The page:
In filings made Wednesday in U.S. bankruptcy court in San Francisco, Morgan, Lewis & Bockius and the bankruptcy trustee for now-defunct Howrey outlined a $1.15 million settlement to resolve so-called unfinished business claims.
The settlement amount, which still needs a judge's approval, stems from approximately $12.8 million that Morgan Lewis has taken in from 96 hourly matters and one contingency fee assignment that originated at Howrey via seven of its former attorneys, according to court papers.
Morgan Lewis hired at least 11 lawyers from Howrey in January and February 2011. The seven whose work is involved in the settlement are partners David Clough, Kenneth Kliebard, Scott Schutte, Jason White, and Romeo Quinto in Chicago, and Scott Garner and Robert Gooding in Irvine, California. All of the Morgan Lewis hires departed several weeks before then-floundering Howrey officially dissolved on March 15, 2011, a fact that the Howrey trustee said in the Wednesday filings would have become a point of contention if the issue had been litigated.
Howrey's trustee, Allan Diamond, has been pursuing 71 firms that hired Howrey lawyers, claiming that all of them owe money for work initiated before the firm dissolved, according to controversial legal precedent established through the 1984 California case known as Jewel v. Boxer. So far, a handful of firms have already agreed to settle the claims, and several others are teaming up to jointly defend against them.
The Morgan Lewis deal is "one of the largest unfinished business settlements received by the estate," Diamond said in his motion seeking approval of the agreement. The firm's contribution is eclipsed by a deal struck with Baker & Hostetler that will see the firm pay $41 million for two successful contingency fee cases that originated at Howrey.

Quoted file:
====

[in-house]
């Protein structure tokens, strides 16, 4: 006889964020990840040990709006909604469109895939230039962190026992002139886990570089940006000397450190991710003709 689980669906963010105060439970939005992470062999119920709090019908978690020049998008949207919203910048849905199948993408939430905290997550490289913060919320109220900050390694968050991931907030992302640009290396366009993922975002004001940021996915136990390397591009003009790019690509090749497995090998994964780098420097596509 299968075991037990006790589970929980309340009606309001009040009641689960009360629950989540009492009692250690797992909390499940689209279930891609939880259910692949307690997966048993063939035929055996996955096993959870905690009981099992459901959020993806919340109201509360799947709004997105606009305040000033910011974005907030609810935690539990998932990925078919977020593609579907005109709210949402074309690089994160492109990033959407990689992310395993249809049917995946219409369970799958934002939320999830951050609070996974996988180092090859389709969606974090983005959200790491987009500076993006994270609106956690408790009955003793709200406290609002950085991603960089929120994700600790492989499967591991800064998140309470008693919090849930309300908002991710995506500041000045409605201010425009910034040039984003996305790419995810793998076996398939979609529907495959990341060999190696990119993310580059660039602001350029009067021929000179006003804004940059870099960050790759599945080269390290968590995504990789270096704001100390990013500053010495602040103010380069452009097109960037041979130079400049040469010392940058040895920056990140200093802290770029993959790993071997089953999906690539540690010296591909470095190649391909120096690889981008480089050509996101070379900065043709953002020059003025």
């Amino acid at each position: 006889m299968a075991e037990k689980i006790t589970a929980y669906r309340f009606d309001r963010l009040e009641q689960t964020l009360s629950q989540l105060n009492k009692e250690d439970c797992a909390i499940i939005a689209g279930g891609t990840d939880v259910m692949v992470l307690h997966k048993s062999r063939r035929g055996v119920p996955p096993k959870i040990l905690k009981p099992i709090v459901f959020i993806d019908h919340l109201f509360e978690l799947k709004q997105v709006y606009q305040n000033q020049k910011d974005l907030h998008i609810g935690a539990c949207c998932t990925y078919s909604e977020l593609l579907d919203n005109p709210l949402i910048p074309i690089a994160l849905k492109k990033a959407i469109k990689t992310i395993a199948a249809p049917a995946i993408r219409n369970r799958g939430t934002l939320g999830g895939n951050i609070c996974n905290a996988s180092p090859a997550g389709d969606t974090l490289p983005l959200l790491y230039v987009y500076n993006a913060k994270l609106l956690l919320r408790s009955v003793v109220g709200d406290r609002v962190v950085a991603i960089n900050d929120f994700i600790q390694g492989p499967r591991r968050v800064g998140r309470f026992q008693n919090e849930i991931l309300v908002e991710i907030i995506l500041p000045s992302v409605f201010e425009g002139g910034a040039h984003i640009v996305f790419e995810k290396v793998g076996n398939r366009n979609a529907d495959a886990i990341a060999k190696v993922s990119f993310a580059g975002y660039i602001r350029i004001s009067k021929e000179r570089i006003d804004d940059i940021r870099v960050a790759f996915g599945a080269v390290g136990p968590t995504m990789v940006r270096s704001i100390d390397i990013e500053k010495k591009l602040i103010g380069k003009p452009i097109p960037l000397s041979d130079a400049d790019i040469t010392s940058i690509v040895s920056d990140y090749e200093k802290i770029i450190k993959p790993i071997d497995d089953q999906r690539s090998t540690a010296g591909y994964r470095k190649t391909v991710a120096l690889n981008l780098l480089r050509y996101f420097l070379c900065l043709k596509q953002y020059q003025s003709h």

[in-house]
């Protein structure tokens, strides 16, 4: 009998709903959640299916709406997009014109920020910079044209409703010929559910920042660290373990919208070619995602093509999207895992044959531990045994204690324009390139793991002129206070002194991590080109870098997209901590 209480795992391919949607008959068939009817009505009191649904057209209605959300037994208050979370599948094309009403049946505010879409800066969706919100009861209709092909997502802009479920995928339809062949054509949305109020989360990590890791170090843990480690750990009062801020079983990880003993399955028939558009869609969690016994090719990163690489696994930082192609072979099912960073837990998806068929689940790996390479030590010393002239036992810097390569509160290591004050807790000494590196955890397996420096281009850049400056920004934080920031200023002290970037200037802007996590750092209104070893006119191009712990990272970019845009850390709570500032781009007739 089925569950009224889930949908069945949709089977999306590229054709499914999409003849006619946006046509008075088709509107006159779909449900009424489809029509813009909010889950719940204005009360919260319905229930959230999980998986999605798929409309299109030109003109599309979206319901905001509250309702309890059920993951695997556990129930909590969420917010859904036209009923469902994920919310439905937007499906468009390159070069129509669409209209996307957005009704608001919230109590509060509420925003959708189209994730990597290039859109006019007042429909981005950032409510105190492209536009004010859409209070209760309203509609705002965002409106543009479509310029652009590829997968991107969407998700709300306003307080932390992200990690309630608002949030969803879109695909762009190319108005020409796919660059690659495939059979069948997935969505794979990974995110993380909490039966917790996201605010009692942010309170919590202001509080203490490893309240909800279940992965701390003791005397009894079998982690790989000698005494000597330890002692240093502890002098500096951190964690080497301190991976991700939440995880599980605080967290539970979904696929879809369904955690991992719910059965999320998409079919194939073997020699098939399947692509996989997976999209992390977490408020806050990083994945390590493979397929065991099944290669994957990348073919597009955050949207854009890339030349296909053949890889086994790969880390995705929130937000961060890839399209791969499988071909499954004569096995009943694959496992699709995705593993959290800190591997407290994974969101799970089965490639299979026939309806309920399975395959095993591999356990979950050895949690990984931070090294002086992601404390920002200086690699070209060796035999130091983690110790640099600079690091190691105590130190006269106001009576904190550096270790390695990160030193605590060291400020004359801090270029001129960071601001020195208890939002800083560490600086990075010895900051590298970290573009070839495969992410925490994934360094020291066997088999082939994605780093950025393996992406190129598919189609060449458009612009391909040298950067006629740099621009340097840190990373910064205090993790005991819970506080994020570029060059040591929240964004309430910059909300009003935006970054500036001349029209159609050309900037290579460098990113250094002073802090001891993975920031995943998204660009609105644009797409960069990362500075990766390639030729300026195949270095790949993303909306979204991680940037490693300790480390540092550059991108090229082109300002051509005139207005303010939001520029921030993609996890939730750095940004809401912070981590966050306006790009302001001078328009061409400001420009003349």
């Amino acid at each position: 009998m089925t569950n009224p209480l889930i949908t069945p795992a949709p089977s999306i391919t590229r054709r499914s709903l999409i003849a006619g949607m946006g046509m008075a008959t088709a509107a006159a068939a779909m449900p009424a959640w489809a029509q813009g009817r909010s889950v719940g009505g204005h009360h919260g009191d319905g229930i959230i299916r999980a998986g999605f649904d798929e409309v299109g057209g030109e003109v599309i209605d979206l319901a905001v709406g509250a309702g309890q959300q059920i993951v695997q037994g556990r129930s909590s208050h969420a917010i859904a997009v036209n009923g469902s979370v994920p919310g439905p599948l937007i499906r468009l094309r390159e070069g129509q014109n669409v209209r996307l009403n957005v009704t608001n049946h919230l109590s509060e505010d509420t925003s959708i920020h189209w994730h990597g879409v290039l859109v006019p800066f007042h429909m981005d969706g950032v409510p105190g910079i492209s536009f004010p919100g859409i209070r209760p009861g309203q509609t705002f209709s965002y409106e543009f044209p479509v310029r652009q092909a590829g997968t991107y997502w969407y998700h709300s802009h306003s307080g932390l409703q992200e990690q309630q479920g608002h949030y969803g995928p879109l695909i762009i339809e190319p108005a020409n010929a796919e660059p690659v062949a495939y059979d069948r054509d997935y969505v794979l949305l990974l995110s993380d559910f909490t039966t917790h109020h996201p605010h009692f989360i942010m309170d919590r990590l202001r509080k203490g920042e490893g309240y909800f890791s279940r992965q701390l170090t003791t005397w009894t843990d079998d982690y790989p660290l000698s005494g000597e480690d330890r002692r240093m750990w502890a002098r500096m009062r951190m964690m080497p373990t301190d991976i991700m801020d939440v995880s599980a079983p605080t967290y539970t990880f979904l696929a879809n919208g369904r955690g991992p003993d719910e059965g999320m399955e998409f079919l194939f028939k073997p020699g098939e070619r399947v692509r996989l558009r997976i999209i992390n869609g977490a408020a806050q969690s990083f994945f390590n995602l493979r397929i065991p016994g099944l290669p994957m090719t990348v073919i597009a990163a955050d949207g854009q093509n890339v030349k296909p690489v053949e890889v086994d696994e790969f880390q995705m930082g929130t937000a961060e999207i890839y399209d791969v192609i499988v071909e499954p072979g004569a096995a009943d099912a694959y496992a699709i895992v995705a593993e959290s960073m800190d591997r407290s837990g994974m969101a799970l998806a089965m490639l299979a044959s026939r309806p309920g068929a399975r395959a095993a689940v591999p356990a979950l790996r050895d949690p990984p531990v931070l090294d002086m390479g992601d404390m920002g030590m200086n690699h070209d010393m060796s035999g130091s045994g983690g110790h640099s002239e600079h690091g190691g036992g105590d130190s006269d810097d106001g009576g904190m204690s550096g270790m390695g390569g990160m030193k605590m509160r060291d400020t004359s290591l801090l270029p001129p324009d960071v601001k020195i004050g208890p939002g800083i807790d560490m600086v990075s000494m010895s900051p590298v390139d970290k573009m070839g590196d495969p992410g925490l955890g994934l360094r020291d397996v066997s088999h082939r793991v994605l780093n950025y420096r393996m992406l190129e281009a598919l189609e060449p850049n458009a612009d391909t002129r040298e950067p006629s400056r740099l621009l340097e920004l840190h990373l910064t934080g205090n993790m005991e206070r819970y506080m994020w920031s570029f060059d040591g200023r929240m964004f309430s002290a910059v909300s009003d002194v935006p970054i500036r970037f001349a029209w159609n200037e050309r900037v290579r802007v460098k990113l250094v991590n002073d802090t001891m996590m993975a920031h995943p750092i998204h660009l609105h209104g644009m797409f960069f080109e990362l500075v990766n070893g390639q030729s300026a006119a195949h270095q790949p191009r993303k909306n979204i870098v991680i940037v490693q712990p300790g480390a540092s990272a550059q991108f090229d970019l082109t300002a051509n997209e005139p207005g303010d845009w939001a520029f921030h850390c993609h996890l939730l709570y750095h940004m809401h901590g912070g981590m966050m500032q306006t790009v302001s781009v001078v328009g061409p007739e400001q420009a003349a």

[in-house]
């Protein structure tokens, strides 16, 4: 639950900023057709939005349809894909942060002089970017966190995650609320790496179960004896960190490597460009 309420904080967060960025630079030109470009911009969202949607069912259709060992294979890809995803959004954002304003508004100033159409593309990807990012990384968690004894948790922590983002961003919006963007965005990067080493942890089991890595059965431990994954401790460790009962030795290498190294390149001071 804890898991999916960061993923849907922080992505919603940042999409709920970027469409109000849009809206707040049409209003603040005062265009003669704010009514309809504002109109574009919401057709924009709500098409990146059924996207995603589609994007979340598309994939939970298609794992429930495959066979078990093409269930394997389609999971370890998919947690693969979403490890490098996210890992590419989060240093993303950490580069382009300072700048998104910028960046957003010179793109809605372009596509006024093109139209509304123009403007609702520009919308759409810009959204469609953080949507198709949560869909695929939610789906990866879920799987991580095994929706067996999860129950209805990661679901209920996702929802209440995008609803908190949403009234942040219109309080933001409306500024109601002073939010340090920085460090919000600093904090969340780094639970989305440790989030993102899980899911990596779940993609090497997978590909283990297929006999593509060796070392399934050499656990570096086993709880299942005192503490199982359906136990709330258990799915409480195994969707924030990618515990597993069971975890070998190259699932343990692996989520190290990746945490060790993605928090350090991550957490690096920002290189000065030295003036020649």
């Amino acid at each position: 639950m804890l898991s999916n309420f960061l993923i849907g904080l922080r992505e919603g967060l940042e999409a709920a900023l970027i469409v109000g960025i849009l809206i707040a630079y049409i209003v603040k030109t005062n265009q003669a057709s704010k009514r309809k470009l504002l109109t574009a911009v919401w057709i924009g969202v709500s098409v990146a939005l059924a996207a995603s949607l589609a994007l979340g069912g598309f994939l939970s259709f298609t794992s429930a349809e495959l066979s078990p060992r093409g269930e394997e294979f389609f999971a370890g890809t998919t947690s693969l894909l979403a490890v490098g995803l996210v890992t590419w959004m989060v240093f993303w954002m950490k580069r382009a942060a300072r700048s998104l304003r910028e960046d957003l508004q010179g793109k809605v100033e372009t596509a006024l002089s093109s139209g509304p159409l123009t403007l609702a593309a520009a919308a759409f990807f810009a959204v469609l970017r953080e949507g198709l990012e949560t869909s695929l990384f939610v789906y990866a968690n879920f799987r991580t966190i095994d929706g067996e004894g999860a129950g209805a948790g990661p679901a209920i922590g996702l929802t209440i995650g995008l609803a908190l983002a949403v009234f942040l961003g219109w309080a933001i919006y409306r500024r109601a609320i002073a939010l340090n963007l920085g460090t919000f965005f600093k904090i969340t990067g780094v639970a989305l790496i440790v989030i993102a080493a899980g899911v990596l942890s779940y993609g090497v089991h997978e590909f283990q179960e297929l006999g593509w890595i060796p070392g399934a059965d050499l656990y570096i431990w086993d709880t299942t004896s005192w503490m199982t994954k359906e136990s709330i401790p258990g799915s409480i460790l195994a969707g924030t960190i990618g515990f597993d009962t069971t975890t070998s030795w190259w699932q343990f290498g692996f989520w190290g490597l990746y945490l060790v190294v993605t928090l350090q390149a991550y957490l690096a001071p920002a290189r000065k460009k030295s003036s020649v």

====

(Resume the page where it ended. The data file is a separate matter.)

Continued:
Diamond first began negotiating with Morgan Lewis in March, the filings show, and concluded after an August 15 settlement conference. The settlement total represents approximately 9 percent of the gross revenue Morgan Lewis has received from the nearly 100 matters in question, an amount Diamond calls "a slight discount" over what they were seeking.
Morgan Lewis is already quite familiar with unfinished business suits in law firm bankruptcies. In June 2012 it settled with the Thelen estate for work taken by 17 energy lawyers it hired in New York as the firm dissolved in 2008. The specific amount of Morgan Lewis's contribution wasn't detailed in court documents, though Thelen's trustee disclosed that the firm, along with five others, kicked in a total of $703,336.
More significantly, Morgan Lewis agreed in September 2004 to pay $10.2 million to settle claims in the Brobeck, Phleger & Harrison bankruptcy stemming from its hire of some 60 Brobeck partners before that firm's 2003 collapse.
A Morgan Lewis spokesman had no comment Thursday on the Howrey settlement. Diamond, a partner at Texas firm Diamond McCarthy, said via email that he continues to "try and reach amicable resolutions of estate claims with as many firms and people as possible and this settlement was the result of good faith, amicable discussions with Morgan Lewis throughout the process."